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Fed's Tarullo: short-term bank funding should be top regulatory focus

Federal Reserve Board Governor Daniel Tarullo gestures as he testifies before a Senate Banking, Housing and Urban Affairs Committee hearing
Federal Reserve Board Governor Daniel Tarullo gestures as he testifies before a Senate Banking, Housing and Urban Affairs Committee hearing

WASHINGTON (Reuters) - Five years after Lehman Brothers collapsed, regulators' top priority should be cracking down on systemic threats posed by short-term bank funding, a U.S. Federal Reserve official said on Friday.

Banks rely less on risky, short-term funding than they did prior to the financial crisis, but the practice still poses a risk to the banking system, said Fed Governor Daniel Tarullo, the agency's point person on financial regulation.

"Although the amounts of short-term wholesale funding have come down from their pre-crisis peaks, this structural vulnerability remains," Tarullo said in remarks prepared for a speech at Yale University.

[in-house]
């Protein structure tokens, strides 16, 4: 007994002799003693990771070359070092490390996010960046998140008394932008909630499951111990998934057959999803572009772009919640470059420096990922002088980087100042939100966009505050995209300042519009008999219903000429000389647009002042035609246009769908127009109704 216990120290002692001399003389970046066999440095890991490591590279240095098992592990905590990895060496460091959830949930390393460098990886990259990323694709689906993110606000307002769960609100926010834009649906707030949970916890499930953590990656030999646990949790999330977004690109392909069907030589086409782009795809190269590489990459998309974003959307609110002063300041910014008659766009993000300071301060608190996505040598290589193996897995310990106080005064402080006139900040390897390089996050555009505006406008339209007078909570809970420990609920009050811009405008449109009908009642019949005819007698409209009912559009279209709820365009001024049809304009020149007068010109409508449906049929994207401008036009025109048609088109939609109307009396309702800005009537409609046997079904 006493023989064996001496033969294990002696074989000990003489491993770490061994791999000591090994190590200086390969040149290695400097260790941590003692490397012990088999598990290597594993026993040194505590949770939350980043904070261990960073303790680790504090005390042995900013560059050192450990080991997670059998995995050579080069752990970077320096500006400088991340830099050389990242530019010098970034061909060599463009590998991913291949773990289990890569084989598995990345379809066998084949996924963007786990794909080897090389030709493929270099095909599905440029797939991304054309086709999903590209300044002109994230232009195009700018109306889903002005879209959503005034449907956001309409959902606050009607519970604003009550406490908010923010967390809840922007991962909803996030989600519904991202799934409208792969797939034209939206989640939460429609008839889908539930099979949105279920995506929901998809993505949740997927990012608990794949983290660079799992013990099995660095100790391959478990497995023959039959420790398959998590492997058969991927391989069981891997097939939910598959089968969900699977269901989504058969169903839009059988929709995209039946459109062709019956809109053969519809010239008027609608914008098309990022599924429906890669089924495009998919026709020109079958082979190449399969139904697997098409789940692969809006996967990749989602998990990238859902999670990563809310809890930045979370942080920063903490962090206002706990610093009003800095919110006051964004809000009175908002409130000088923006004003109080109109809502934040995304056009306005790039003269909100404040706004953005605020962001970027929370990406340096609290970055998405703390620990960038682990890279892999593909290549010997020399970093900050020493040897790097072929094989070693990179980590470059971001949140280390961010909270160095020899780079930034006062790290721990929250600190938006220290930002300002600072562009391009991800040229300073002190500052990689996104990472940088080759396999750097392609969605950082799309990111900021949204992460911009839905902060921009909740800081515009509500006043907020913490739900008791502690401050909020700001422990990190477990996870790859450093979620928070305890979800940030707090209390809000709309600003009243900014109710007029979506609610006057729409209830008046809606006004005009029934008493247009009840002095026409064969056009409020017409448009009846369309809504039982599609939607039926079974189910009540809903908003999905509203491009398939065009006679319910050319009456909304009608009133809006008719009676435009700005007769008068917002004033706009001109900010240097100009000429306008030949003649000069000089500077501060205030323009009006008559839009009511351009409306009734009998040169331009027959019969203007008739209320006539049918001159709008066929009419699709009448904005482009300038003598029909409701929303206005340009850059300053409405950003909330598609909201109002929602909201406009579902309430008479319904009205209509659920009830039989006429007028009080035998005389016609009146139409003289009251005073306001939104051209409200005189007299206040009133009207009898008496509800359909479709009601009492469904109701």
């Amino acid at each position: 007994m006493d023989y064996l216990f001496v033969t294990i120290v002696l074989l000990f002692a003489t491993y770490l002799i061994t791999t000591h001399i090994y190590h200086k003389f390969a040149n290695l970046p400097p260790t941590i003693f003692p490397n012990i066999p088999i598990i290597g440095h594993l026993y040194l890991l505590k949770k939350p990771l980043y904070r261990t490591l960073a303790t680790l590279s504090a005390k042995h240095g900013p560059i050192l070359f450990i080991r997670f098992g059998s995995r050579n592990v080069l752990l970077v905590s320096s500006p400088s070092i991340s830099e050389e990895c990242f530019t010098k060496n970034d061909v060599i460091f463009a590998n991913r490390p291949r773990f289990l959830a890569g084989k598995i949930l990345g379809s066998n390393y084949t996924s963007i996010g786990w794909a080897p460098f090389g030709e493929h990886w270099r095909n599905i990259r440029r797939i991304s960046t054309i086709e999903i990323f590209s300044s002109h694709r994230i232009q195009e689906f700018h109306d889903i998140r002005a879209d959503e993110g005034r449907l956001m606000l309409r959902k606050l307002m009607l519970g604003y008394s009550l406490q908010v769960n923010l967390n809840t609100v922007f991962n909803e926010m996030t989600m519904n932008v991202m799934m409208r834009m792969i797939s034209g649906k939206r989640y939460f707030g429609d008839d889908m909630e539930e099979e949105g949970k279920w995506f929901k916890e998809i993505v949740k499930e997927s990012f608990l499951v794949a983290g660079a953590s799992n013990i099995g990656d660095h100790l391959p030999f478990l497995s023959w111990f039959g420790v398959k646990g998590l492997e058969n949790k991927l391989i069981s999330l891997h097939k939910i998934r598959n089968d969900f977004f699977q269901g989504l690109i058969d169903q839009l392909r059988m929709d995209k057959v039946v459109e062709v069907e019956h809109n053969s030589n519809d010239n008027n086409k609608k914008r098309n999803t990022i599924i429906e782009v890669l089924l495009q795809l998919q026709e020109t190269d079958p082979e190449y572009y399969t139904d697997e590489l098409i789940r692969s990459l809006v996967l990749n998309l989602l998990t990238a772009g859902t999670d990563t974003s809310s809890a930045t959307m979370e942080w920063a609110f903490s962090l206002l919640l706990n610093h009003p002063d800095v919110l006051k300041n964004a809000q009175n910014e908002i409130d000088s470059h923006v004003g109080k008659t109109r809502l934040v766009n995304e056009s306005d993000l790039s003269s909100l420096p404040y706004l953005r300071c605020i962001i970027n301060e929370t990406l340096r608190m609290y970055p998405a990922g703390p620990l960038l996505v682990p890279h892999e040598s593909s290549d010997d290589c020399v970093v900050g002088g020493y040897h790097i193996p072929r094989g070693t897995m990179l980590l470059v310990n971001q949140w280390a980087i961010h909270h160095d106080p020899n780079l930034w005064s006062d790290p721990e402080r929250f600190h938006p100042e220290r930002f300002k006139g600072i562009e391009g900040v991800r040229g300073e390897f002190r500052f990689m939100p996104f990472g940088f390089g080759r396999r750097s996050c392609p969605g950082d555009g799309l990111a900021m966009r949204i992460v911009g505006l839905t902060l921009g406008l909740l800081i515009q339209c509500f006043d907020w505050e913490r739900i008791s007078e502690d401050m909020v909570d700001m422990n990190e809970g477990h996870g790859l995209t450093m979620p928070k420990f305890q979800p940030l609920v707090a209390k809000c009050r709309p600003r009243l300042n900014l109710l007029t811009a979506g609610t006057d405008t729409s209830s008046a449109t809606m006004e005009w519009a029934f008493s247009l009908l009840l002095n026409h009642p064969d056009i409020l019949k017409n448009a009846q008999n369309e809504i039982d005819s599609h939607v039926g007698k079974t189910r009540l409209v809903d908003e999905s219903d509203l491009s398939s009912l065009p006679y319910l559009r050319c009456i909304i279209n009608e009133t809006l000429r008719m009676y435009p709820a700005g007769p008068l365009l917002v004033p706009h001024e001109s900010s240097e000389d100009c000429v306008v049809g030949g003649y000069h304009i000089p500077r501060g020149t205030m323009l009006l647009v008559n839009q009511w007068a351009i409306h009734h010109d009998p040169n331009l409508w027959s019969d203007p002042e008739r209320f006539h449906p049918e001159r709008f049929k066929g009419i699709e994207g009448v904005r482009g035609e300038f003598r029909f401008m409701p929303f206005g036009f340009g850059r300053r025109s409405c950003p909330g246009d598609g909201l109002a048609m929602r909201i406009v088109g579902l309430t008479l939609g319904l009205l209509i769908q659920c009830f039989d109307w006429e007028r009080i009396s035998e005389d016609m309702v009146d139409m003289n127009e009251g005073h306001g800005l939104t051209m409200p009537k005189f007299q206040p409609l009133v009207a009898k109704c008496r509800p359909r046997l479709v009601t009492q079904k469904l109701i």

"The use of such funding surely has the potential to increase again during periods of rapid asset appreciation and ready access to leverage."

U.S. regulators have rushed to revamp the way they oversee the biggest banks after the 2007-2009 financial crisis.

Tarullo on Friday urged officials to shift their focus away from bank-specific oversight and more toward rooting out systemic risks which could bring about a repeat of the crisis.

In addition to beefing up capital requirements and cracking down on short-term funding, Tarullo said regulators are looking at ways to prevent banking activities from migrating away from regulated entities and into so-called "shadow banks."

"It would be preferable to confront these issues now, before too much of this migration has occurred, than to wait until the problem manifests itself in growing systemic risk," he said.

The countercyclical buffer provision in the international Basel III accord - which tells banks to ramp up capital in boom times - was quite a "blunt" tool, Tarullo also said, but could still serve as part of supervisory practices.

(Reporting by Emily Stephenson and Douwe Miedema; editing by Krista Hughes)

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